Care for the caregivers | Ann Oxrieder
By ANN OXRIEDER
Bellevue Reporter Columnist
February 5, 2013 · Updated 7:49 AM
For six years my mother suffered from Alzheimer’s and needed full-time care. She received this care in a loving adult family home, and I could enjoy her during the time we had together.
Before walking became too difficult for her, on Saturday mornings we headed to Factoria Mall, where, fortified with a Starbucks’ Americano, she liked to peer into all the storefront windows, check out new arrivals at The Rack, and marvel at the children interacting with exhibits in the KidsQuest Museum.
Her caregivers, on the other hand, did the jobs I didn’t have the strength or desire to do. When they gave her a shower, they had to listen to her shriek, “You’re killing me.” They cleaned up her messes and hurried to dress her when, sitting with others in front of the TV, she removed all her clothes.
This is not to say that she posed extraordinary problems for them, just the usual ones we associate with people who are losing many of their mental capacities, along with some of their physical ones.
I am the lucky daughter, the one who could enjoy her mother fully without frustration, anger or exhaustion. But what about those who do the caregiving? Who takes care of them?
“Mosaic Moon,” by Frances H. Kakugawa, tells the story of a caregiver and poet who, with the help of the Alzheimer’s Association in Hawaii, initiated a year-long poetry and journaling workshop for caregivers, a program that I believe still continues. The experience gives the caregivers permission to write about whatever they want, including the most stomach-churning aspects of their work, as well as their frustration.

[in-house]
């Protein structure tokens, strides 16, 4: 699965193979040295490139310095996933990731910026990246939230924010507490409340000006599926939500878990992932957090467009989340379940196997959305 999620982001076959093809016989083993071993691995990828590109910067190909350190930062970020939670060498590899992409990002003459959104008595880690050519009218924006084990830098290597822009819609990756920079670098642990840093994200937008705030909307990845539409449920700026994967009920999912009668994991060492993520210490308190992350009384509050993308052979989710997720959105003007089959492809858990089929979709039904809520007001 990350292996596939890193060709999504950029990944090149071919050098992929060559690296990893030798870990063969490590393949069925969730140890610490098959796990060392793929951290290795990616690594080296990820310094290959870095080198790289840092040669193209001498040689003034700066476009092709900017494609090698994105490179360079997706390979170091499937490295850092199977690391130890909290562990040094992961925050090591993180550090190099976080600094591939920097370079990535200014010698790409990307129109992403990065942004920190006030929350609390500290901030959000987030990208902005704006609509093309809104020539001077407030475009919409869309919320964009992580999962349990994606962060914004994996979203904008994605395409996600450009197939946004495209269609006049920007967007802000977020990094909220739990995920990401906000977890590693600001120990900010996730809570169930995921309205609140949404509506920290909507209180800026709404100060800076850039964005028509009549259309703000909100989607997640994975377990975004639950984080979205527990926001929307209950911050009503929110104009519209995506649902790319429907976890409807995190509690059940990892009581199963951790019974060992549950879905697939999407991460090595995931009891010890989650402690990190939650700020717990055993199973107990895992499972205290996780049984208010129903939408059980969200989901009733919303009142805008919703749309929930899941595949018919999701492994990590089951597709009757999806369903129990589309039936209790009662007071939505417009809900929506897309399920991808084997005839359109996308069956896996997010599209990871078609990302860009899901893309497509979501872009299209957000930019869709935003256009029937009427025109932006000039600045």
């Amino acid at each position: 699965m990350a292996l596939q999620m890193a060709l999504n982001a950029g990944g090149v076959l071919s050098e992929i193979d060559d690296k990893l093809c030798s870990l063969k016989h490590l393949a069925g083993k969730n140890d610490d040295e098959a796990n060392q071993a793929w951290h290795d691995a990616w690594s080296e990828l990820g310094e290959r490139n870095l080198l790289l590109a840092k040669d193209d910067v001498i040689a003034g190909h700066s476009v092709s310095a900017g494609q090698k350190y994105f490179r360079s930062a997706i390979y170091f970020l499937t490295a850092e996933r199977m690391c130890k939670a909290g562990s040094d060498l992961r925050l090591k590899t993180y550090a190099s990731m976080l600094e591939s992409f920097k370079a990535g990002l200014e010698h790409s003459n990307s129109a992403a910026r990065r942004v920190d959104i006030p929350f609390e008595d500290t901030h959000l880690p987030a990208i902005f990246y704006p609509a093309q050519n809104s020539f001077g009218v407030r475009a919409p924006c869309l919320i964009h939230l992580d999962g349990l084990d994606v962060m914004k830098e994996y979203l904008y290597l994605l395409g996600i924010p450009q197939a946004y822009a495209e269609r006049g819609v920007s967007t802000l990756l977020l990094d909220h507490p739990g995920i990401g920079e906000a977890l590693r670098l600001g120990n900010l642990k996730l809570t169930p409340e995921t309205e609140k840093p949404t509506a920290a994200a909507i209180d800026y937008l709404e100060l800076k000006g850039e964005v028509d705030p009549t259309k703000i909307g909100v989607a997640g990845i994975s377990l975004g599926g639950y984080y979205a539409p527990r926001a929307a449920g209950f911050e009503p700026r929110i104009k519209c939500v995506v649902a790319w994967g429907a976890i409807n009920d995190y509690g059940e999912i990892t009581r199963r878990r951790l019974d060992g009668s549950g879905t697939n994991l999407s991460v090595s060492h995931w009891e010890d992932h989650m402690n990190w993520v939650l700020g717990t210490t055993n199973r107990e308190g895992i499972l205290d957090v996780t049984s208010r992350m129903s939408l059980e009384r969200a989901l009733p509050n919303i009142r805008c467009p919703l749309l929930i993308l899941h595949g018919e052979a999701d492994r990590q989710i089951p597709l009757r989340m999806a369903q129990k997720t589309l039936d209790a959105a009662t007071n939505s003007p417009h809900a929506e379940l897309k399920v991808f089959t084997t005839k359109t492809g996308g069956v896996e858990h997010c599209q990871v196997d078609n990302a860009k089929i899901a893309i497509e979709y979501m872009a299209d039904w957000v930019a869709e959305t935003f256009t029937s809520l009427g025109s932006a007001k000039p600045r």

Writing transforms them. They balance their anger with the addition of love and joy. Poems of the workshop leader and five of the participants fill most of the book. The poets don’t hold back.
The 2010 census tells us that more than 2,600 Bellevue residents are over 85 and another 6,500 range in age from 60-64. The odds are great that some of those in the first group are receiving care and that some in the latter – usually daughters – are providing it. This book is for anyone who gives care, or anticipates they will need care at some point in their lives. (I know, none of us believes we’ll be the ones who need it.) The former will receive comfort knowing they’re not alone and the latter will feel nothing but gratitude to those who do this emotionally demanding work.
Ann Oxrieder has lived in Bellevue for 35 years. She retired after 25 years as an administrator in the Bellevue School District and now blogs about retirement at http://stillalife.wordpress.com/.